The second section left the meditative brass clusters largely behind in favour of shimmering strings, droplets of metallophone and elegant piano passages. When the dancer-mimes reached a point where they were able to rise to their feet, the orchestra celebrated with a profound exclamation, a fanfare of sorts. If the earlier sections had been monolithic and insistent, the animated strings and fluid woodwinds of the subsequent section introduced a greater melodic diversity without interrupting the work’s essential solemnity. The dancer-mimes, who now sat cross-legged, remained largely immobile with arms outstretched.

When the dancer-mimes gained the ability not just to stand but also to move, the orchestra grew very excited. The male dancer-mime climbed down the steps at the front of the platform and attacked an object that had been sitting at the front of the stage for the entire evening, somewhere between a cushion and a bellows, with three slashing blows. He returned to the platform and stood with the woman as Mr Eötvös pushed the music to its greatest heights of complexity and ecstasy. When it fell away, the dancer-mimes intoned a single syllable: HU. It was the moment the piece had been building to since the beginning, and it was strangely exhilarating in its simplicity. The dancer mimes, having attained both movement and speech, spent the remainder of the piece leaving the stage with slow methodical steps, as the orchestra faded away; in the final moments there was only the sound of sleigh bells, which were shaded almost imperceptibly into silence.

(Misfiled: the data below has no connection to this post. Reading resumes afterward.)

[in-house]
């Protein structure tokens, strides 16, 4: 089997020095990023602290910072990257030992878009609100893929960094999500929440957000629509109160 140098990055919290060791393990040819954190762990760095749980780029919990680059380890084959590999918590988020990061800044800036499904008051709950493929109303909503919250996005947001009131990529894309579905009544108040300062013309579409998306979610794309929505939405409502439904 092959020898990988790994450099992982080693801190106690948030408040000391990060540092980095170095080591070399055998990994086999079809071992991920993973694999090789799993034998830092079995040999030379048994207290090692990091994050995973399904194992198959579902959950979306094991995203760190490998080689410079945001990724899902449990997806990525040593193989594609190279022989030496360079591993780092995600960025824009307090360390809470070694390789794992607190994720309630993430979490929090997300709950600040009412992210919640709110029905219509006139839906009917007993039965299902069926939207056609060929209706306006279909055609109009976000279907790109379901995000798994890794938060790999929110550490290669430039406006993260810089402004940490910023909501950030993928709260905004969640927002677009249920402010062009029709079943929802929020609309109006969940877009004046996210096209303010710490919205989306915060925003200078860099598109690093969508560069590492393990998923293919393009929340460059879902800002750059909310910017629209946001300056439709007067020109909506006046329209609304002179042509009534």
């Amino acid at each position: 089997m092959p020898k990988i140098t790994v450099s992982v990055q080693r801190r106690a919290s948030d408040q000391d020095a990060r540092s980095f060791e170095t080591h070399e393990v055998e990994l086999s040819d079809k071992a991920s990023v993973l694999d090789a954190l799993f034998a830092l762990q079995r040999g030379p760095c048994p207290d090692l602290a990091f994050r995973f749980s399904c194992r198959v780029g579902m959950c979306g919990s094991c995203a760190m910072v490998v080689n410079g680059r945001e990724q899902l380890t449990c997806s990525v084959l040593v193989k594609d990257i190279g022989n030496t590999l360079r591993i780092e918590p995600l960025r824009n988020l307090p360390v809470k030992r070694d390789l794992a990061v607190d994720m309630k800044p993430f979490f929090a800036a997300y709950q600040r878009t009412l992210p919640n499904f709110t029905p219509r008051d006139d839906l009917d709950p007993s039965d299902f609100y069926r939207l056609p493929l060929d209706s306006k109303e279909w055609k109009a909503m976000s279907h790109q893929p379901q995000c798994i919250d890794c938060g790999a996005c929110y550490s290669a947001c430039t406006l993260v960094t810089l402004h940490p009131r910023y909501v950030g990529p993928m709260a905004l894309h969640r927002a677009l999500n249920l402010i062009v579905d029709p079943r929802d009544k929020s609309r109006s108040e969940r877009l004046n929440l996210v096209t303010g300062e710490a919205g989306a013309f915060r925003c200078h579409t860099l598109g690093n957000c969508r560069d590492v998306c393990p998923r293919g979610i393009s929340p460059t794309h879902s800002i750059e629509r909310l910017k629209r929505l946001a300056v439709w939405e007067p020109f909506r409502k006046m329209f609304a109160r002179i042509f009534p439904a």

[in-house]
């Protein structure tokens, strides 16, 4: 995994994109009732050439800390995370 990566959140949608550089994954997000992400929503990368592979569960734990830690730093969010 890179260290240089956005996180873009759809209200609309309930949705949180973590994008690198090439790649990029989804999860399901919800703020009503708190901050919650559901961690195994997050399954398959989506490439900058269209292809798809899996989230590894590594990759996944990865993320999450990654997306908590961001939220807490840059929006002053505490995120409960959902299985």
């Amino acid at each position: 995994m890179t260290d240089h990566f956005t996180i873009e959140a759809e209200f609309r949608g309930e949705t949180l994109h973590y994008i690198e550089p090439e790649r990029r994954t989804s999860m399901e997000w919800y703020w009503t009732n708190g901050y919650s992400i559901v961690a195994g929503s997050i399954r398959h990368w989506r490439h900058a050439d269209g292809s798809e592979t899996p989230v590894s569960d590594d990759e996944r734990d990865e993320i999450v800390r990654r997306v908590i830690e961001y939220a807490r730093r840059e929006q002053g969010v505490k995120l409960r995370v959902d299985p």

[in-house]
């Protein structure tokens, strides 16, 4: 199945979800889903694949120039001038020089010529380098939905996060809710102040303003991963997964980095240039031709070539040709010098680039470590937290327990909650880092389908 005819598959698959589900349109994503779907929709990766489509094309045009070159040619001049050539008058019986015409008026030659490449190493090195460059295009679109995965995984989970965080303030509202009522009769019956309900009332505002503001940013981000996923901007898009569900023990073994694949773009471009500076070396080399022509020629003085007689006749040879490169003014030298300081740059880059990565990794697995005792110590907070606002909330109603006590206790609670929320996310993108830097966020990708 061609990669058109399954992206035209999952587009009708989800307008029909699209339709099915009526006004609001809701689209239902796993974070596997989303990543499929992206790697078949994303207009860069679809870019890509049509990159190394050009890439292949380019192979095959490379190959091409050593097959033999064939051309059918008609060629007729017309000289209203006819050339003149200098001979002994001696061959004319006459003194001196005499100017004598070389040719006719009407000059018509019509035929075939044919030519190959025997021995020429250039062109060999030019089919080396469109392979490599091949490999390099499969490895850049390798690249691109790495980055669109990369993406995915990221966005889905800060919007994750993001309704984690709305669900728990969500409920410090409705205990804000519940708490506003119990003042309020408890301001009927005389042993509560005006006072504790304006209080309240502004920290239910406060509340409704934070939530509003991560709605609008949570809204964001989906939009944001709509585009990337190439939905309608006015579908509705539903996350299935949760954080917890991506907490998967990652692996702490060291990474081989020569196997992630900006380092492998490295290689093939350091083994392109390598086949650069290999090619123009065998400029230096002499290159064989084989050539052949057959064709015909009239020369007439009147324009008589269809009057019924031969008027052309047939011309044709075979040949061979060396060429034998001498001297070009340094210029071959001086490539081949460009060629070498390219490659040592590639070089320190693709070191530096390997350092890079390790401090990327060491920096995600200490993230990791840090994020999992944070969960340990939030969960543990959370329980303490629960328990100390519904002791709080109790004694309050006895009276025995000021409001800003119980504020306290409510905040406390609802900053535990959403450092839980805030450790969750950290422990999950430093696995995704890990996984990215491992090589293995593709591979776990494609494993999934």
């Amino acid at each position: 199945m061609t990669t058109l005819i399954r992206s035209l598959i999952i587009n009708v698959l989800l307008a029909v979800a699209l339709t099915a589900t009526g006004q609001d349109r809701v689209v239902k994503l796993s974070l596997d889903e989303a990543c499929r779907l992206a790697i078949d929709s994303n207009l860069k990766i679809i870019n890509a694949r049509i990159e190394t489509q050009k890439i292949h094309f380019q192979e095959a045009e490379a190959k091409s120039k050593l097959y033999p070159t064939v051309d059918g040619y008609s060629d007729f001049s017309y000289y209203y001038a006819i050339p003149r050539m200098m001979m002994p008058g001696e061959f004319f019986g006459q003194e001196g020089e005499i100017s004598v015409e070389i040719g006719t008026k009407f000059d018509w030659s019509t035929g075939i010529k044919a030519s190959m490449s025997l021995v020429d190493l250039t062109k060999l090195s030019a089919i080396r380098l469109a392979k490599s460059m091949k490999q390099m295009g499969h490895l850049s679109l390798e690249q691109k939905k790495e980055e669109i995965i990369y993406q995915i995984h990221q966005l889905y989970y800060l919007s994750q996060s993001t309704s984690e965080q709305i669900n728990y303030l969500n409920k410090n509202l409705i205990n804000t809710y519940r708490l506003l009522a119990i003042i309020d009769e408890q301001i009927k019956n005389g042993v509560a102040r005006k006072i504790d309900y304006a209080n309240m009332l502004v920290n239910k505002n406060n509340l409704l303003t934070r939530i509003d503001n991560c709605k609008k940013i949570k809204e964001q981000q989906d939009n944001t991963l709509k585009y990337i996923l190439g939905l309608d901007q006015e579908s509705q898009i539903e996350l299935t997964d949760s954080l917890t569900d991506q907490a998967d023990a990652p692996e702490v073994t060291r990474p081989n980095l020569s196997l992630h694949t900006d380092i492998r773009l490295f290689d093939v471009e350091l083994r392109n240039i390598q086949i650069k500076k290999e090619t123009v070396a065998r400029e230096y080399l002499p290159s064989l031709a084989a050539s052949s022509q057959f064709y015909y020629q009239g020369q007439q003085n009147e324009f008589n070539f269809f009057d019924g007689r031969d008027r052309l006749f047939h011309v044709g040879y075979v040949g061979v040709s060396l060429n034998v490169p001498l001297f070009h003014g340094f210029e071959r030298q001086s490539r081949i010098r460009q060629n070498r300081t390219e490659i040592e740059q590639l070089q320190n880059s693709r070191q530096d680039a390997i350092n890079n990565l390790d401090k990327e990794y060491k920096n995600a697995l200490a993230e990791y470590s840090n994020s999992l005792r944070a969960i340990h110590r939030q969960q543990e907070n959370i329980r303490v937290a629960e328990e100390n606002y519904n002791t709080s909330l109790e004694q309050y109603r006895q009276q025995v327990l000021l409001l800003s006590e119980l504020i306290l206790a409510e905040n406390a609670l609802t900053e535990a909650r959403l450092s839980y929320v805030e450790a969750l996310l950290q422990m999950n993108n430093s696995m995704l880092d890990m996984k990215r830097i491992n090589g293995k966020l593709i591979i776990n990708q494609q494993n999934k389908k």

There was, in the end, a simple dramatic logic in INORI that existed alongside its myriad complexities. In the course of just over an hour, the dancer-mimes, a kind of creation-myth ur-pair, learned to rise, to stand, to walk and ultimately to speak, and the orchestra responded to their achievements with ever greater intensity of expression. In some of the more emphatic moments, one could detect some of the same spiritual ecstasy that pervades Messiaen’s Turangalîla-Symphonie. Like that work, which moved from cult-classic to concert-hall staple over the course of seven decades, one could almost imagine INORI becoming a transcendent concert-hall experience to an as-yet unborn generation of music lovers. For all its technical specifications and performance logistics, it had a madness that bordered on magical